Presence Country
Key Message Update

Decreases in staple food prices likely due to humanitarian assistance

March 2017

IPC 2.0 Acute Food Insecurity Phase

1: Minimal
2: Stressed
3: Crisis
4: Emergency
5: Famine
Would likely be at least one phase worse without current or programmed humanitarian assistance

IPC 2.0 Acute Food Insecurity Phase

1: Minimal
2: Stressed
3+: Crisis or higher
Would likely be at least one phase worse without
current or programmed humanitarian assistance

IPC 2.0 Acute Food Insecurity Phase

Presence countries:
1: Minimal
2: Stressed
3: Crisis
4: Emergency
5: Famine
Remote monitoring
countries:
1: Minimal
2: Stressed
3+: Crisis or higher
Would likely be at least one phase worse without
current or programmed humanitarian assistance

Key Messages

  • Food security has further deteriorated in March, the peak of the pastoral lean season, and Hawd and Addun Pastoral livelihood zones are now in Crisis (IPC Phase 3). In most areas of Northern Inland Pastoral, Crisis (IPC Phase 3!) outcomes exist with ongoing humanitarian assistance, but Emergency (IPC Phase 4) outcomes are expected between June and September in the absence of assistance. Emergency (IPC Phase 4) outcomes are also expected to persist in Bay and Bakool agropastoral areas, but assistance is improving food security for some households. 

  • Food security is expected to improve slightly from July through September following the Gu harvest and improvement in livestock conditions. The April to June Gu rains are forecast to be slightly below average. In a worst-case scenario in which the April to June Gu season performs very poorly, purchasing capacity declines to levels seen in 2010/11, and humanitarian assistance is unable to reach populations in need, Famine (IPC Phase 5) would be likely in the worst-affected areas of Bay, Bakool, and Northern Inland Pastoral.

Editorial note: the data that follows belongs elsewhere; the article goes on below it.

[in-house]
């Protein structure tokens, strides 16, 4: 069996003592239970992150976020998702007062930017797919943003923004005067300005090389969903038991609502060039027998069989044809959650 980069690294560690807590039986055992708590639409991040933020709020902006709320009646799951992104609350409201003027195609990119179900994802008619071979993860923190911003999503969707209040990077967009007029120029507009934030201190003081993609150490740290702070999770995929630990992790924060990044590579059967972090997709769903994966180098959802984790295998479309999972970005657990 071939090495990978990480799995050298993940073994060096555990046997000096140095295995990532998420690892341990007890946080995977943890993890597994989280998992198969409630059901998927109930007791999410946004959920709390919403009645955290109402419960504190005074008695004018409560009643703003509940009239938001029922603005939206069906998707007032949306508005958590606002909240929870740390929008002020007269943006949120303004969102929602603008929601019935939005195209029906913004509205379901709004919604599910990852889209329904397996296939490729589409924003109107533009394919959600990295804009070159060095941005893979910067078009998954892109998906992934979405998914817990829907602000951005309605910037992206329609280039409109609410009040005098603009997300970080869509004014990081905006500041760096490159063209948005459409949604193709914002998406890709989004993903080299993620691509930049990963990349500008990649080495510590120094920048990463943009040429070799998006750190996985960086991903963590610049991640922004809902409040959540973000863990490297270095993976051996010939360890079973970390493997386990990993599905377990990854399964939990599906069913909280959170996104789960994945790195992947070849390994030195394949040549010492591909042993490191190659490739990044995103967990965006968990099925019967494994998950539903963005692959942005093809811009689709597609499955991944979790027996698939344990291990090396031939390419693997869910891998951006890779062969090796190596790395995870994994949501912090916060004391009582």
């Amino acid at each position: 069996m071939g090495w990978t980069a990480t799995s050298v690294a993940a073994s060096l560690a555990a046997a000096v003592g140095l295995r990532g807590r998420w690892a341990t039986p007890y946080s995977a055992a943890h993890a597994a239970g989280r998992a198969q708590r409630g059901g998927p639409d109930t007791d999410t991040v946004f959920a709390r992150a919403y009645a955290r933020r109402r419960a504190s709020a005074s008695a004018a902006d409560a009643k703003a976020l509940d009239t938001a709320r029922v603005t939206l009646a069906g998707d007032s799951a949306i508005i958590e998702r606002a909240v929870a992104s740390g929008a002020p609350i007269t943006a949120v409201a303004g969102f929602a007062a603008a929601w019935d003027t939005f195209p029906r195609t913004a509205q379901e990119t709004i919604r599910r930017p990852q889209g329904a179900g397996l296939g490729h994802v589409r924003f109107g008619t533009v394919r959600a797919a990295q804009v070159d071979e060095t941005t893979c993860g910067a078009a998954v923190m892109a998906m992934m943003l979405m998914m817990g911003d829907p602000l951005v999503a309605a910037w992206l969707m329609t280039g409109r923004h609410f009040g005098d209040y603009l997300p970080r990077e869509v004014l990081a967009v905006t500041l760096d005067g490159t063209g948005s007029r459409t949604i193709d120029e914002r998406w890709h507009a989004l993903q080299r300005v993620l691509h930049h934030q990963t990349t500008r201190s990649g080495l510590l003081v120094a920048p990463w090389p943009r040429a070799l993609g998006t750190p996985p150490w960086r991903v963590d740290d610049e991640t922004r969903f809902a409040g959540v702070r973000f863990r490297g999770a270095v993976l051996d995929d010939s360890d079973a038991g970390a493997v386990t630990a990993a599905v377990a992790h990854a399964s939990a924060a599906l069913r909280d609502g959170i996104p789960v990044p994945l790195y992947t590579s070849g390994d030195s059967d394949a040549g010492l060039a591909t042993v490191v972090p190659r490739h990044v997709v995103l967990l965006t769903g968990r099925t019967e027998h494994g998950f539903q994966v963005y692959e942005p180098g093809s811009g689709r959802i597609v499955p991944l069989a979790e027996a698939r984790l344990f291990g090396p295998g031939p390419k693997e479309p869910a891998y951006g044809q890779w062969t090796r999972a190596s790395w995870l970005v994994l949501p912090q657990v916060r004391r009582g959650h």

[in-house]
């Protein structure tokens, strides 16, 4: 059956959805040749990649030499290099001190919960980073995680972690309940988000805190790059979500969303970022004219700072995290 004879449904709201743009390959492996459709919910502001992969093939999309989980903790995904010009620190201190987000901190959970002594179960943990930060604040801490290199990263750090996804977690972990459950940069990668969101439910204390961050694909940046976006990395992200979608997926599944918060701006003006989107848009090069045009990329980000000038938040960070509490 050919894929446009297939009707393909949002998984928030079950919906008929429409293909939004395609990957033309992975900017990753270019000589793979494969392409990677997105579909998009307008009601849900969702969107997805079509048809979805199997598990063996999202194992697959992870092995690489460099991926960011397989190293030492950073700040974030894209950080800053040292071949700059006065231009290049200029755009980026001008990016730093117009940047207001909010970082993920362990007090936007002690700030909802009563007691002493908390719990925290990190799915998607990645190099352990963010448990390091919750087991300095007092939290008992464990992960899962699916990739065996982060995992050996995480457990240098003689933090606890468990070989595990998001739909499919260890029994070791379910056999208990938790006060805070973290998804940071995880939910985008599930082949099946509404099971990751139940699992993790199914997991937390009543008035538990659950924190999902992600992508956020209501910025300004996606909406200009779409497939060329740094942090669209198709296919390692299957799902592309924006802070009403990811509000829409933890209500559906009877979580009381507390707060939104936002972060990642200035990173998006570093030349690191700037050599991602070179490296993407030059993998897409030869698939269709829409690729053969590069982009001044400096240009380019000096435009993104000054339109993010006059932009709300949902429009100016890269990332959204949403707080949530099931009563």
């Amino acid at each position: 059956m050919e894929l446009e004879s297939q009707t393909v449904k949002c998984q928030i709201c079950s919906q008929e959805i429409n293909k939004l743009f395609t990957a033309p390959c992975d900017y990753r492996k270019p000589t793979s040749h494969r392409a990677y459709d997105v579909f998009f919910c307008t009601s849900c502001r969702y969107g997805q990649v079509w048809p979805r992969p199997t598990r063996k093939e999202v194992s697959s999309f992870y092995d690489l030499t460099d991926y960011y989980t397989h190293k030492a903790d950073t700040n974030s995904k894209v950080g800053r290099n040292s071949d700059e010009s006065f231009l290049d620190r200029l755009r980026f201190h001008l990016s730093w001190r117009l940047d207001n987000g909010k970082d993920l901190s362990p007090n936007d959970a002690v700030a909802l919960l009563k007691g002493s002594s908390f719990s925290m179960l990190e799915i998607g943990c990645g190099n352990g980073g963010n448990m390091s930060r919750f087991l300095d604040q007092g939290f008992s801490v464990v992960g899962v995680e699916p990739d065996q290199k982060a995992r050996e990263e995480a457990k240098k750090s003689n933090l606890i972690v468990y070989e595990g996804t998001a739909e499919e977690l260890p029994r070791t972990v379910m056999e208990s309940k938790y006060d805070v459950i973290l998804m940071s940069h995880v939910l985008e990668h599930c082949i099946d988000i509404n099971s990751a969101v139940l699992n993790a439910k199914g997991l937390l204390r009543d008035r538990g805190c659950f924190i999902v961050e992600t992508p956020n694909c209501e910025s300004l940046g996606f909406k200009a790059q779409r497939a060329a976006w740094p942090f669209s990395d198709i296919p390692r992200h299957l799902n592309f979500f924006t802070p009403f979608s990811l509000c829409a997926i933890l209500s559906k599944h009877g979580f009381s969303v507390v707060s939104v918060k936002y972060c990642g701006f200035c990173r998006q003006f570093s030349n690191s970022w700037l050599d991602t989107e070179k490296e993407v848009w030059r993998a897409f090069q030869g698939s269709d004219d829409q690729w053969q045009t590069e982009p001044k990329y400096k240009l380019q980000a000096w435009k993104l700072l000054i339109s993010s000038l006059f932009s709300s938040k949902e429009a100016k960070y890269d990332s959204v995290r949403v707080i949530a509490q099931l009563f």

• The retail price of sorghum in Baidoa decreased 13 percent between January and March, after increasing 74 percent between October and December. The price decline is likely due in part to the influx of humanitarian assistance in recent months. In Diinsoor and Qandadheer, neighboring rural areas with limited access to humanitarian assistance, the retail price of sorghum declined approximately 15 percent over the same time period. This is primarily due to lower demand from Baidoa, the destination market. 

  • The number of cholera cases continues to rise - 4,965 cases and 119 deaths were reported between February 27 and March 12, bringing the total number of cases to 12,699. Nearly 50 percent of all cases have been reported in Bay, where the crowding of newly displaced populations is likely exacerbating the cholera outbreak. Between March 1 and 24, 50,000 newly displaced people arrived in Baidoa of Bay. Over 82,000 people have been displaced to Baidoa since November 2016.  

  • In addition to SMART surveys that will be conducted by FSNAU in early April, FEWS NET and FSNAU will conduct a post-Jilaal assessment in late March/early April in Hawd Pastoral, Addun Pastoral, and Northern Inland Pastoral livelihood zones and agropastoral areas of Bay and Bakool. The results of these assessments will be used to update the food security status of these areas. 

About FEWS NET

The Famine Early Warning Systems Network is a leading provider of early warning and analysis on food insecurity. Created by USAID in 1985 to help decision-makers plan for humanitarian crises, FEWS NET provides evidence-based analysis on some 34 countries. Implementing team members include NASA, NOAA, USDA, and USGS, along with Chemonics International Inc. and Kimetrica. Read more about our work.